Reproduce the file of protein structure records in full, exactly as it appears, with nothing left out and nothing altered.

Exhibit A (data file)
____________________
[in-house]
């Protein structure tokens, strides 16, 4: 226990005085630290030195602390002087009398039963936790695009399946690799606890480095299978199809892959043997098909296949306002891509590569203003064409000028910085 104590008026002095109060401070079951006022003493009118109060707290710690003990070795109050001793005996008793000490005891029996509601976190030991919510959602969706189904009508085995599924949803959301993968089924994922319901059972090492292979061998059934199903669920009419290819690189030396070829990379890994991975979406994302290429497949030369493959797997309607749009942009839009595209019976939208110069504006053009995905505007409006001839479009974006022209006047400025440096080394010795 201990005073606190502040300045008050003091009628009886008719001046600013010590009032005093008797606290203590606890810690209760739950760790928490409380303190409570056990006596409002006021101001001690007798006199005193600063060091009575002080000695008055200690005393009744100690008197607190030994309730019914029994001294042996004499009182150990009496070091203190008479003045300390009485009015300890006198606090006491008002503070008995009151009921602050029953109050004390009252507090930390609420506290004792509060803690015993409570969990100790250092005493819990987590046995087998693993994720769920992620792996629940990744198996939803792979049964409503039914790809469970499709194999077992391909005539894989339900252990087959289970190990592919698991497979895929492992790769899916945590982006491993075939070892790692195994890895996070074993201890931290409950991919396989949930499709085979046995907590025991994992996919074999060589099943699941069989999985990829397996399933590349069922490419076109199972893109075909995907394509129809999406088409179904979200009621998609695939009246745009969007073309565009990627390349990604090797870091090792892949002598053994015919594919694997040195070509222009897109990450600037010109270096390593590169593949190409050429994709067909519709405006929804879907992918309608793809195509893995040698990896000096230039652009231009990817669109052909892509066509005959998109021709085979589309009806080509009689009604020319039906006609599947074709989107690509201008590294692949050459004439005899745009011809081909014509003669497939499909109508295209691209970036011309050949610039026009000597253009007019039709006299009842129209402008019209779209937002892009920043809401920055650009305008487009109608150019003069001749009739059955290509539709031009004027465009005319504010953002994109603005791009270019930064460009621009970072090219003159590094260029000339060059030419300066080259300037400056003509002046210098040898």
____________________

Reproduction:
[in-house]
């Protein structure tokens, strides 16, 4: 226990005085630290030195602390002087009398039963936790695009399946690799606890480095299978199809892959043997098909296949306002891509590569203003064409000028910085 104590008026002095109060401070079951006022003493009118109060707290710690003990070795109050001793005996008793000490005891029996509601976190030991919510959602969706189904009508085995599924949803959301993968089924994922319901059972090492292979061998059934199903669920009419290819690189030396070829990379890994991975979406994302290429497949030369493959797997309607749009942009839009595209019976939208110069504006053009995905505007409006001839479009974006022209006047400025440096080394010795 201990005073606190502040300045008050003091009628009886008719001046600013010590009032005093008797606290203590606890810690209760739950760790928490409380303190409570056990006596409002006021101001001690007798006199005193600063060091009575002080000695008055200690005393009744100690008197607190030994309730019914029994001294042996004499009182150990009496070091203190008479003045300390009485009015300890006198606090006491008002503070008995009151009921602050029953109050004390009252507090930390609420506290004792509060803690015993409570969990100790250092005493819990987590046995087998693993994720769920992620792996629940990744198996939803792979049964409503039914790809469970499709194999077992391909005539894989339900252990087959289970190990592919698991497979895929492992790769899916945590982006491993075939070892790692195994890895996070074993201890931290409950991919396989949930499709085979046995907590025991994992996919074999060589099943699941069989999985990829397996399933590349069922490419076109199972893109075909995907394509129809999406088409179904979200009621998609695939009246745009969007073309565009990627390349990604090797870091090792892949002598053994015919594919694997040195070509222009897109990450600037010109270096390593590169593949190409050429994709067909519709405006929804879907992918309608793809195509893995040698990896000096230039652009231009990817669109052909892509066509005959998109021709085979589309009806080509009689009604020319039906006609599947074709989107690509201008590294692949050459004439005899745009011809081909014509003669497939499909109508295209691209970036011309050949610039026009000597253009007019039709006299009842129209402008019209779209937002892009920043809401920055650009305008487009109608150019003069001749009739059955290509539709031009004027465009005319504010953002994109603005791009270019930064460009621009970072090219003159590094260029000339060059030419300066080259300037400056003509002046210098040898």